As a dividend growth investor, I focus on finding and owning the most financially sound companies in the market that I can. Those companies in a very stable financial position tend to be those that are well run and maintain an advantageous industry positioning, which allows for the possibility of a growing dividend.
In this article, we will examine three companies that are rated very well by GuruFocus in terms of financial strength. All three names also pay a dividend that has increased for at least a decade.
A.O. Smith Corporation (AOS, Financial) is a leader in the manufacturing of water heaters, boilers and water treatment products for both residential and commercial customers. The company’s markets are primarily North America and China. A.O. Smith generates revenue of $2.9 billion in 2020 and has a market capitalization of $10.6 billion.
A.O. Smith receives a very solid 8 out of 10 on financial strength from GuruFocus. The company’s best score relative to its industry is on debt-to-Ebitda. A.O. Smith’s debt-to-Ebitda ratio of 0.24 is superior to 86% of the 1,966 companies in the industrial products industry. Interest coverage outpaces nearly 80% of peers while the debt-to-equity ratio is better than three-quarters of the industry and the cash-debt ratio tops 70% of the competition. A.O. Smith's current scores are near the best numbers of the company’s 10-year history in all of these respective areas.
The lone weak spot is the company’s equity-to-asset ratio, though this is above 59% of the competition and still at the high end of A.O. Smith’s long-term range.
A.O. Smith has raised its dividend for 27 consecutive years, qualifying the company as a Dividend Aristocrat. The dividend had a compound annual growth rate of nearly 21% over the last decade, though this growth rate has slowed to 11.8% since 2016. If the company keeps to its usual schedule, then investors will likely see the next dividend increase in mid-November.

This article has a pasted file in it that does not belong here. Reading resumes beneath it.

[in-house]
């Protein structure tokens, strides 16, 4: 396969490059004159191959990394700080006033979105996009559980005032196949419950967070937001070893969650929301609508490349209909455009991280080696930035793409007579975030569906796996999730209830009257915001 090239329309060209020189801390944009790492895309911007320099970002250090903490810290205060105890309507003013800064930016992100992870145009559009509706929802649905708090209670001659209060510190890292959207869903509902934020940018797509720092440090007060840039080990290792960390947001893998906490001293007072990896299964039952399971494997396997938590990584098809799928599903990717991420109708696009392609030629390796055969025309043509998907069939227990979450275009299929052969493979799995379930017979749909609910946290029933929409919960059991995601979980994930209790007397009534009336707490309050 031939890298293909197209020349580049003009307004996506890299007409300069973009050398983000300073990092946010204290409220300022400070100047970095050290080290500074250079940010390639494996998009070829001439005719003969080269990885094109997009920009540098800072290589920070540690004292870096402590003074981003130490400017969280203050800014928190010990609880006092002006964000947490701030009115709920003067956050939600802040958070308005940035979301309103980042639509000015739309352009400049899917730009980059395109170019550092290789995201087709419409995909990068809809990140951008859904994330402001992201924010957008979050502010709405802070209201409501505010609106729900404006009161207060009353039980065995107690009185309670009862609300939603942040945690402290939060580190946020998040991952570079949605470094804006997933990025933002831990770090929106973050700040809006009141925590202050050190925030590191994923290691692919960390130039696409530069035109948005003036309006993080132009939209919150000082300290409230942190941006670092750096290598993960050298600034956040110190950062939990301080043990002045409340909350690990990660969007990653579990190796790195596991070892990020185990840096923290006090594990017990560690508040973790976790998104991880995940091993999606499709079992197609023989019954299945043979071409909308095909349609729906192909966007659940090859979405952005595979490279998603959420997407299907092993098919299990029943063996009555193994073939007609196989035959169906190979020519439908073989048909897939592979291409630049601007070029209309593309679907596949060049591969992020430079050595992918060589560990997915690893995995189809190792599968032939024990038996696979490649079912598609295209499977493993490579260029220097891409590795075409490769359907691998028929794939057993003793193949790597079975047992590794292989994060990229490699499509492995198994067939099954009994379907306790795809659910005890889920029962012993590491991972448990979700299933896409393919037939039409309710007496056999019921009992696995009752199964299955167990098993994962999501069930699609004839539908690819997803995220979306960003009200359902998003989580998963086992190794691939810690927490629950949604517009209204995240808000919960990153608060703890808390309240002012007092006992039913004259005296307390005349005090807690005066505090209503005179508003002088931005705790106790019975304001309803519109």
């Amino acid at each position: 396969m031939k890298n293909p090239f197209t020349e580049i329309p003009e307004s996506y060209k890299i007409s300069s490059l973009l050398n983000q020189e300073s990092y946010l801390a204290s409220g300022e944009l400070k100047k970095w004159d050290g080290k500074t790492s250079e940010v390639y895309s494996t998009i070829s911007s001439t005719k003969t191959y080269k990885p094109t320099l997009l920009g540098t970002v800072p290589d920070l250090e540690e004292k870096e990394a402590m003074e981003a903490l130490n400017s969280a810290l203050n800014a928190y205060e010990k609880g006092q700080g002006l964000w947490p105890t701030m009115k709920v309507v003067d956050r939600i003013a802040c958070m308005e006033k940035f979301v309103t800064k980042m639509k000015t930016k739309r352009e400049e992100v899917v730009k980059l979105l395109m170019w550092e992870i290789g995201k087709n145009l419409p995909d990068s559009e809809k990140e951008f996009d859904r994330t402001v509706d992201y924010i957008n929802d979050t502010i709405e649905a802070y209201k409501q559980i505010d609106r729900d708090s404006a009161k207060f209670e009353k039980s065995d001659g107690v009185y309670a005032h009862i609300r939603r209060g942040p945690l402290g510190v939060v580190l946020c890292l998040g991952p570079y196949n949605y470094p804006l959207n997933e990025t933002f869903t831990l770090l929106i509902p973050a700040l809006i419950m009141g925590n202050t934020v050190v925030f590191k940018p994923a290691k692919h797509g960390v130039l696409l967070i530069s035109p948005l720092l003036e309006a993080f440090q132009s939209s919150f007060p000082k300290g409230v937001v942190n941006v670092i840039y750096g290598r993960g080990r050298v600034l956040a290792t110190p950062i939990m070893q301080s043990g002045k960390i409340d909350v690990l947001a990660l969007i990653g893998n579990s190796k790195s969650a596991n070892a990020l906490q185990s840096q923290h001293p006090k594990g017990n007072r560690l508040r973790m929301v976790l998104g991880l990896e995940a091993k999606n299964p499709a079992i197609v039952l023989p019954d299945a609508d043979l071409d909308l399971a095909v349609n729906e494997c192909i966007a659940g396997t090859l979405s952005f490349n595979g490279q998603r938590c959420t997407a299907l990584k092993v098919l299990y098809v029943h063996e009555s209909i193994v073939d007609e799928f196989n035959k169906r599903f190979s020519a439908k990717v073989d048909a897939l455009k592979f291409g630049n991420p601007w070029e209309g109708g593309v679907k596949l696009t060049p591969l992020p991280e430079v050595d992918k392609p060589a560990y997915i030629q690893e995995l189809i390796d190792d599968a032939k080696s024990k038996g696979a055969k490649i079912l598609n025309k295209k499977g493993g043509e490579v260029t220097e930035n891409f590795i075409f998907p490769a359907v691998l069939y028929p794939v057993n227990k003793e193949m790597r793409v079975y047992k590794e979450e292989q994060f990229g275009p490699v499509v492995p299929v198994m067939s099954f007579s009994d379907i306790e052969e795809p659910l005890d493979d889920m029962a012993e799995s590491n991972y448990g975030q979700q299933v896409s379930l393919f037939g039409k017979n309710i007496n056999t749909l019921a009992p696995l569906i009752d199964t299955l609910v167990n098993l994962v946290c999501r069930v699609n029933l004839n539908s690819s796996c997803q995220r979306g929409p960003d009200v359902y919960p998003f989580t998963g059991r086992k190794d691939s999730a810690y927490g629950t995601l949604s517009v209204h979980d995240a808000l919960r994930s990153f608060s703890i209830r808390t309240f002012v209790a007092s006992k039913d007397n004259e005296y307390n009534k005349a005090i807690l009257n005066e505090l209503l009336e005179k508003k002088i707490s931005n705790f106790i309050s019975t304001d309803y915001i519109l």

Shares yield 1.6% today compared to the stock’s10-year average yield of 1.2% and the average yield of 1.4% for the S&P 500 index.
The annualized dividend stands at $1.04 and analysts surveyed by Yahoo Finance expect that the company will earn $2.96 per share in 2021, resulting in a projected payout ratio of just 39%. This is higher than the average payout ratio of 29% since 2011, but not close to a point where I am concerned about the company’s ability to continue to grow its dividend.
With shares trading at $67.45 today, A.O. Smith has a forward price-earnings ratio of 22.8 compared to the stock’s average multiple of 21 times earnings since 2011.
A.O. Smith has a GF Value of $53.48, giving shares a price-to-GF-Value ratio of 1.26. The stock would need to fall almost 21% to reach the GF Value. Shares are rated as modestly overvalued.
A.O. Smith is very much on stable financial ground as it scores well on a number of metrics. The company also has a nearly three-decade dividend growth streak going and a reasonable payout ratio. Shares are pricey and the yield is on the lower end, but investors looking for high levels of dividend growth from the industrial sector might be interested in the name on a pullback.
Hormel Foods Corporation (HRL, Financial) is a leading global manufacturer and supplier of meat and food products. The company’s best-known brands include Hormel, SPAM, Jennie-O, Skippy and Chi-Chi’s. Hormel Foods is valued at just under $26 billion today and produced revenue of $9.6 billion in fiscal year 2020 (which ended Oct. 31).
Hormel Foods also receives a score of 8 out of 10 on its financial strength report card. The company’s top metric is its debt-to-Ebitda ratio, which outperform a little more than three-quarters of 1,339 peers in the consumer package goods industry. This is, however, at the higher end of Hormel Foods’ 10-year range. Interest coverage is solid as well, even if this comes up short against what Hormel Foods usually generates.
The equity-to-asset and debt-to-equity ratios outdistance 72% and 70% of competitors, respectively, and also compare very well to its own historical performance. Hormel Foods’ Altman Z-Score, which measures a company’s chances of going bankrupt in the short-term, is well inside the safe zone.